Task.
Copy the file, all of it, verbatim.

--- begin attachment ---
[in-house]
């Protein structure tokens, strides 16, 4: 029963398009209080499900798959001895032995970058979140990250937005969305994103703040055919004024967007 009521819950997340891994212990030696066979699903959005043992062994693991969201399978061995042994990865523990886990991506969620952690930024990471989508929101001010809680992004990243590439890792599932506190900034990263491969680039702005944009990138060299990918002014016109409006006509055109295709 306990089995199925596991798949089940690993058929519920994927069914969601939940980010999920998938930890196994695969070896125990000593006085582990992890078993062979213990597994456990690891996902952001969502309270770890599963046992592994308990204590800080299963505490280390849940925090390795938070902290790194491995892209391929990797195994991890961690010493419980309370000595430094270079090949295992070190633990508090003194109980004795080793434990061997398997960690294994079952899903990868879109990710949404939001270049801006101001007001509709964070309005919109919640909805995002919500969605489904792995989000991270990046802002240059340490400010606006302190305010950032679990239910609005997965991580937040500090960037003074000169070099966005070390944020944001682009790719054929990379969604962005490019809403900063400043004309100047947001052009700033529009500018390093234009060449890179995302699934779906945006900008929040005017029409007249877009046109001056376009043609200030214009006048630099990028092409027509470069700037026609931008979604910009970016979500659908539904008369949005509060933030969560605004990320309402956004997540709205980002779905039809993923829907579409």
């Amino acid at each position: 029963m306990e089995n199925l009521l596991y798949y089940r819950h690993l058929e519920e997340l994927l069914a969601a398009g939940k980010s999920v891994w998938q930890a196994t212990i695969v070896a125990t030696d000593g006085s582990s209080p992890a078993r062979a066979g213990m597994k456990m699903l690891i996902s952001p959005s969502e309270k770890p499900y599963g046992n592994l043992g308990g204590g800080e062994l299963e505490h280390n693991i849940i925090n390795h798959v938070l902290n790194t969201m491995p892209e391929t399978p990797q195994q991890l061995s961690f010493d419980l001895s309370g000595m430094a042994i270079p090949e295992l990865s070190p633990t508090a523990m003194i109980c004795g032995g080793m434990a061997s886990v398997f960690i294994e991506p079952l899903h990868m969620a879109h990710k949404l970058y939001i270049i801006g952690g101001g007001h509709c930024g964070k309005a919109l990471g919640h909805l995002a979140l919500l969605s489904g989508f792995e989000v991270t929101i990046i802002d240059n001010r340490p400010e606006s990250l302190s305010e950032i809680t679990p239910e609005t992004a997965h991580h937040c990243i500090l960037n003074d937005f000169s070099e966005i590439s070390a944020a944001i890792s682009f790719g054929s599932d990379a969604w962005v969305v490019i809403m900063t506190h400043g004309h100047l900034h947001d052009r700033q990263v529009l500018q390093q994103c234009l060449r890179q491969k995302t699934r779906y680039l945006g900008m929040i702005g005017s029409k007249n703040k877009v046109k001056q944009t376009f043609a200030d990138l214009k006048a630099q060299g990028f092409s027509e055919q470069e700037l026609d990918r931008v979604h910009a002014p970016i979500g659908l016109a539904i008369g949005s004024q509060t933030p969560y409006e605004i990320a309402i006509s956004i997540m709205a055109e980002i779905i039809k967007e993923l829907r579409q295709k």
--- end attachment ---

[in-house]
């Protein structure tokens, strides 16, 4: 029963398009209080499900798959001895032995970058979140990250937005969305994103703040055919004024967007 009521819950997340891994212990030696066979699903959005043992062994693991969201399978061995042994990865523990886990991506969620952690930024990471989508929101001010809680992004990243590439890792599932506190900034990263491969680039702005944009990138060299990918002014016109409006006509055109295709 306990089995199925596991798949089940690993058929519920994927069914969601939940980010999920998938930890196994695969070896125990000593006085582990992890078993062979213990597994456990690891996902952001969502309270770890599963046992592994308990204590800080299963505490280390849940925090390795938070902290790194491995892209391929990797195994991890961690010493419980309370000595430094270079090949295992070190633990508090003194109980004795080793434990061997398997960690294994079952899903990868879109990710949404939001270049801006101001007001509709964070309005919109919640909805995002919500969605489904792995989000991270990046802002240059340490400010606006302190305010950032679990239910609005997965991580937040500090960037003074000169070099966005070390944020944001682009790719054929990379969604962005490019809403900063400043004309100047947001052009700033529009500018390093234009060449890179995302699934779906945006900008929040005017029409007249877009046109001056376009043609200030214009006048630099990028092409027509470069700037026609931008979604910009970016979500659908539904008369949005509060933030969560605004990320309402956004997540709205980002779905039809993923829907579409």
């Amino acid at each position: 029963m306990e089995n199925l009521l596991y798949y089940r819950h690993l058929e519920e997340l994927l069914a969601a398009g939940k980010s999920v891994w998938q930890a196994t212990i695969v070896a125990t030696d000593g006085s582990s209080p992890a078993r062979a066979g213990m597994k456990m699903l690891i996902s952001p959005s969502e309270k770890p499900y599963g046992n592994l043992g308990g204590g800080e062994l299963e505490h280390n693991i849940i925090n390795h798959v938070l902290n790194t969201m491995p892209e391929t399978p990797q195994q991890l061995s961690f010493d419980l001895s309370g000595m430094a042994i270079p090949e295992l990865s070190p633990t508090a523990m003194i109980c004795g032995g080793m434990a061997s886990v398997f960690i294994e991506p079952l899903h990868m969620a879109h990710k949404l970058y939001i270049i801006g952690g101001g007001h509709c930024g964070k309005a919109l990471g919640h909805l995002a979140l919500l969605s489904g989508f792995e989000v991270t929101i990046i802002d240059n001010r340490p400010e606006s990250l302190s305010e950032i809680t679990p239910e609005t992004a997965h991580h937040c990243i500090l960037n003074d937005f000169s070099e966005i590439s070390a944020a944001i890792s682009f790719g054929s599932d990379a969604w962005v969305v490019i809403m900063t506190h400043g004309h100047l900034h947001d052009r700033q990263v529009l500018q390093q994103c234009l060449r890179q491969k995302t699934r779906y680039l945006g900008m929040i702005g005017s029409k007249n703040k877009v046109k001056q944009t376009f043609a200030d990138l214009k006048a630099q060299g990028f092409s027509e055919q470069e700037l026609d990918r931008v979604h910009a002014p970016i979500g659908l016109a539904i008369g949005s004024q509060t933030p969560y409006e605004i990320a309402i006509s956004i997540m709205a055109e980002i779905i039809k967007e993923l829907r579409q295709k």